In addition to their claim to “sell dreams”, the actresses of the Takarazuka Revue take on another role, empowering themselves as women in a male-dominated culture. Kobayashi's desire to make his actresses into good wives and mothers has often been hindered by their own will to pursue careers in the entertainment business. It is becoming increasingly more common for women to stay in the company well into their thirties, beyond the conventional limits of marriageable age. The actresses’ role within the Takarazuka Revue thus overlaps into the culture surrounding it, adding to their appeal to the female-dominant audience. “In fact, it is the carrying over of this 'boyishness' into everyday life and the freedom that this implies that captures the attention of some fans.”[5] The otokoyaku, however, is not bound to her assigned male role in the theater. Tsurugi Miyuki, top otokoyaku star of the Moon Troupe, said that she conceived male impersonation as just a "role" that she wore like the makeup and costume that helped create her otokoyaku image. She said she reverts to her nonperforming “feminine” self after performance.[5]

Although traditionally an all-female troupe, in 1946 the Takarazuka employed male performers who were trained separately from the female members of the troupes. Ultimately, however, the female members opposed these new male counterparts, and the department was dissolved, the last male department terminating in 1954. A recent Japanese musical, Takarazuka Boys, was based on this chapter of the company's history.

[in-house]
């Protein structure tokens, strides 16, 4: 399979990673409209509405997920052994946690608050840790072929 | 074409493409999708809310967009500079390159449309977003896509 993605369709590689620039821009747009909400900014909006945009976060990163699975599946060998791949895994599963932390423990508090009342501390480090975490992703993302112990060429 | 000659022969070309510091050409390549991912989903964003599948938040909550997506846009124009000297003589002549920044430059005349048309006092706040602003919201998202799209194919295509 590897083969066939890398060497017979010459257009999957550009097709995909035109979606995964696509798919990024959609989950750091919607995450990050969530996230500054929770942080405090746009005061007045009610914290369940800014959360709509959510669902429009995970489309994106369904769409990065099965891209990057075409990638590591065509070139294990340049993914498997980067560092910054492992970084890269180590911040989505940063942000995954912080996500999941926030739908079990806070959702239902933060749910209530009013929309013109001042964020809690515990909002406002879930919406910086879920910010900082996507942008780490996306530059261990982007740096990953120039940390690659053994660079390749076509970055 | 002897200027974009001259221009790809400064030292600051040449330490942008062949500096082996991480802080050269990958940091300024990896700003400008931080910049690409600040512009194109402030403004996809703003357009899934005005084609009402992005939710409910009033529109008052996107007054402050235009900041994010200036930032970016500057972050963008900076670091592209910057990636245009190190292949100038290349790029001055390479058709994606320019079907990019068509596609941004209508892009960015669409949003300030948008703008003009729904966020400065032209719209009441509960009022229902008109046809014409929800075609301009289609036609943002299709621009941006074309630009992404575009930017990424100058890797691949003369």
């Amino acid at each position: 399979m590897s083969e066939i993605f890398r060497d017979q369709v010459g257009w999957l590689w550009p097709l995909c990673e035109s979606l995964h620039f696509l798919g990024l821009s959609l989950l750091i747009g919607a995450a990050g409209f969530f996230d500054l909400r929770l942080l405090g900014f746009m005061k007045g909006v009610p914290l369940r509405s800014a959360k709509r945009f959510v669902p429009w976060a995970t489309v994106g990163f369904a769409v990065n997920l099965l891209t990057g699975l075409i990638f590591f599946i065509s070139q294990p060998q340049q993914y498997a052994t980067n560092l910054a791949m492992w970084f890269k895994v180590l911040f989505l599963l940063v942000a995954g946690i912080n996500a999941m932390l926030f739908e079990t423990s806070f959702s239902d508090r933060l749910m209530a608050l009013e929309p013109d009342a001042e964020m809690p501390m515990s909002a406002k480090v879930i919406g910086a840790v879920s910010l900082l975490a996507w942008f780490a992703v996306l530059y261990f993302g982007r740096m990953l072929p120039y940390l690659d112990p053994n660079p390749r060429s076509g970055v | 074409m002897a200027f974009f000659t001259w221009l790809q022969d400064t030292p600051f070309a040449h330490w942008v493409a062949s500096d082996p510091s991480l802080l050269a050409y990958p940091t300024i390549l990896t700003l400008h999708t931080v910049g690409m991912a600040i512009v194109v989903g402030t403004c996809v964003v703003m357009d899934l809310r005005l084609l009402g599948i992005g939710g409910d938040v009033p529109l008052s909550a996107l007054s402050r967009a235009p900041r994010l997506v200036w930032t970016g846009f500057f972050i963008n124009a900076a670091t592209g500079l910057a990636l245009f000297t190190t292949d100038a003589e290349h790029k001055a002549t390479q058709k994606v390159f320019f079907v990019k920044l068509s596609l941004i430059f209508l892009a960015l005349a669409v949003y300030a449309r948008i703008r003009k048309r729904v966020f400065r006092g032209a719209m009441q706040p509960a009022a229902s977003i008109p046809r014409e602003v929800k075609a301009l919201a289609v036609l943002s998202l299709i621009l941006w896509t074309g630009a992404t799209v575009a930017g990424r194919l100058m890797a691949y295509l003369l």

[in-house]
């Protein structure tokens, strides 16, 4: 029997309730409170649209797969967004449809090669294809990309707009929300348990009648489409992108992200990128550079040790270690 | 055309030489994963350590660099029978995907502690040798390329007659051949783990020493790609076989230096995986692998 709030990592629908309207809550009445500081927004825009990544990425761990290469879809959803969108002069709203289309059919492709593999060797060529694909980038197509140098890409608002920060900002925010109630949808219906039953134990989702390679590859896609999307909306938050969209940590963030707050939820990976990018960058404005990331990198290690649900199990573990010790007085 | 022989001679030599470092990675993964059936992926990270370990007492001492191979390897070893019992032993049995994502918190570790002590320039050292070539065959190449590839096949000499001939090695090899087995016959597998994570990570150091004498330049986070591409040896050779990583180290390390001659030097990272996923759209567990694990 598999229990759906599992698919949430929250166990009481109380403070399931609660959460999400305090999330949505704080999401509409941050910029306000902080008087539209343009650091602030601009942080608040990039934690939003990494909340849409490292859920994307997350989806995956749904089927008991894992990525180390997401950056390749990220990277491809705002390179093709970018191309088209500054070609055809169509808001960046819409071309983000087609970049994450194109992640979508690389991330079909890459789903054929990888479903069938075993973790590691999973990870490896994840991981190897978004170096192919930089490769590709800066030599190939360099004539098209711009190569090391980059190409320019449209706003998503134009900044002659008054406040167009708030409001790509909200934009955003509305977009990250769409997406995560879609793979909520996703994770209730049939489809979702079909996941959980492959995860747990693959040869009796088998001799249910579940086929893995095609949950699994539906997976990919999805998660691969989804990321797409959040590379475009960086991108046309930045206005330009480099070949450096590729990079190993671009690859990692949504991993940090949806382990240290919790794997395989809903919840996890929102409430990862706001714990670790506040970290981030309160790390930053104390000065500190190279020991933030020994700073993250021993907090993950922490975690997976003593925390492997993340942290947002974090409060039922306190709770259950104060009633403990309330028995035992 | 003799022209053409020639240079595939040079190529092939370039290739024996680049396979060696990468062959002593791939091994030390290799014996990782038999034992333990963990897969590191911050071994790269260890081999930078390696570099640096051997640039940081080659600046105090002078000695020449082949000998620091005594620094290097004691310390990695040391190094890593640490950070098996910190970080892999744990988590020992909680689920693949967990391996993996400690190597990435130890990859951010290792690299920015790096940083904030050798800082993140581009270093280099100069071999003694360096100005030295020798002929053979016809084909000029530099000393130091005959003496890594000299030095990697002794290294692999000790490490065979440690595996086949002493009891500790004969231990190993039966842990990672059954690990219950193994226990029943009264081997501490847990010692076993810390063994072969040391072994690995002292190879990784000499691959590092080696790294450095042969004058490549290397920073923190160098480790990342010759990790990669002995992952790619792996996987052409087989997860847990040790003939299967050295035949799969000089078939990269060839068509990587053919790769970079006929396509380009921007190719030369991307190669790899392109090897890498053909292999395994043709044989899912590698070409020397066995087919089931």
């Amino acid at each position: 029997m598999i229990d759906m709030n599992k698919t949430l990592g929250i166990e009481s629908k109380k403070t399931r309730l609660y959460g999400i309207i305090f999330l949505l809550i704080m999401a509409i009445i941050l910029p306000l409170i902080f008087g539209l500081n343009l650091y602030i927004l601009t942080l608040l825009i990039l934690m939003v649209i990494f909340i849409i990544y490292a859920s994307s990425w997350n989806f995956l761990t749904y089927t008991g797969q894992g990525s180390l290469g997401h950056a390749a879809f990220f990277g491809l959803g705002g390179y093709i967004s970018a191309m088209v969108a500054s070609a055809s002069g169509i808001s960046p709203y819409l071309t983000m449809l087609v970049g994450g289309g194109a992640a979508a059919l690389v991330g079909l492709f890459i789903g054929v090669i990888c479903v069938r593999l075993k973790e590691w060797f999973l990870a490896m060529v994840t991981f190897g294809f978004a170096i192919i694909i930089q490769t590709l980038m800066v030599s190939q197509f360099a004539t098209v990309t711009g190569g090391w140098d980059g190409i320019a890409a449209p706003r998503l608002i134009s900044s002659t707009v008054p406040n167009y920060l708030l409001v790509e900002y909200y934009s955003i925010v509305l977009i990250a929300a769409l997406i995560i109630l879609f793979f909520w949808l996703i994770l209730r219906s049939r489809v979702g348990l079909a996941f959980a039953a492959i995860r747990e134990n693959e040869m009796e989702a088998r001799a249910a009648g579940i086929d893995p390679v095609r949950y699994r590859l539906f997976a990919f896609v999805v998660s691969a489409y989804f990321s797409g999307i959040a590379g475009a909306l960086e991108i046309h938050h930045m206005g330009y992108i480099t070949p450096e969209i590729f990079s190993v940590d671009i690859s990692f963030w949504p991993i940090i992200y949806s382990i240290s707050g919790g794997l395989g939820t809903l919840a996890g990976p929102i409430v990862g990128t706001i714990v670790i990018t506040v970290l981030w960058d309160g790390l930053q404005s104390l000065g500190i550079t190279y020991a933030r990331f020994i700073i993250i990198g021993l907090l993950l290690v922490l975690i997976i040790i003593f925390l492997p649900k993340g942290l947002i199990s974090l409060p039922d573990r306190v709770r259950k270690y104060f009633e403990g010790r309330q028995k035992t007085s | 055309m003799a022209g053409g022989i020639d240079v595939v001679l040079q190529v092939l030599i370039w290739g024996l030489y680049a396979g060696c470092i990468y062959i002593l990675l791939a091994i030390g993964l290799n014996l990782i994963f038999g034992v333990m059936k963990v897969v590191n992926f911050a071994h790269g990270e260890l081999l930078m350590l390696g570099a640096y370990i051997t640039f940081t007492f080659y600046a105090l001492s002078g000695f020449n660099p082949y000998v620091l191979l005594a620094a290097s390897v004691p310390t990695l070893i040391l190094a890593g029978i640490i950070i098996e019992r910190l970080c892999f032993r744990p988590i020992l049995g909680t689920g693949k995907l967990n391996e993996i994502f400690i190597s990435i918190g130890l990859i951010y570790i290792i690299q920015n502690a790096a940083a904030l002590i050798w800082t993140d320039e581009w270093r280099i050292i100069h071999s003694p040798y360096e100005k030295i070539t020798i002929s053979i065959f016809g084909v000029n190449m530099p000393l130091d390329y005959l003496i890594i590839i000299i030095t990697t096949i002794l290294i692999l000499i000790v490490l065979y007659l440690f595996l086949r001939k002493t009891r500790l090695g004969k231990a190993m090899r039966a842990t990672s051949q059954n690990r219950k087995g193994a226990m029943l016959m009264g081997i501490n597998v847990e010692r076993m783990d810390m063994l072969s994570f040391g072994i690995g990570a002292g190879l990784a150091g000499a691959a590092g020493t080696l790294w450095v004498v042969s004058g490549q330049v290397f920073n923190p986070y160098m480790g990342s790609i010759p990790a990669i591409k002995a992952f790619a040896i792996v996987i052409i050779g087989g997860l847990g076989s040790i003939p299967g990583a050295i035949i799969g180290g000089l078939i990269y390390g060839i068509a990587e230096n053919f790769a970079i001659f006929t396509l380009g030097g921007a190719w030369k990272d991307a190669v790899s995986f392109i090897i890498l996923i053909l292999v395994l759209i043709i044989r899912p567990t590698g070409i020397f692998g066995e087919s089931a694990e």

While the casts are all-female, the staff (writers, directors, choreographers, designers, etc.) and orchestra musicians may be male or female. It is not uncommon in Takarazuka for a predominantly male orchestra to be led by a female conductor.

The troupes[edit]

The five troupes of the Takarazuka Revue have certain differences of style and material which make each unique.

Flower Troupe (Hana)[edit]

The Flower Troupe is considered the "treasure chest" of otokoyaku. Many of the most popular former and current top stars of the company originated in Flower Troupe; these include Sumire Haruno and Tomu Ranju of Flower, Jun Shibuki, Jun Sena and Kiriya Hiromu of Moon, and Hikaru Asami of Snow. Their performances tend to have larger budgets, with lavish stage and costume designs, and are often derived from operatic material.

Moon Troupe (Tsuki)[edit]

While tending to be a home for young performers (with Yūki Amami in her sixth year reaching the status of top star in the 1990s), the members of Moon Troupe are also strong singers. The term "Musical Research Department" is occasionally used in articles about the troupe, underscoring the troupe's focus on music. Their material tends toward drama, Western musicals, and modern settings, such as Guys and Dolls and Me and My Girl. During the era of Makoto Tsubasa as top star, they had at least two musicals adopted from classic western novels.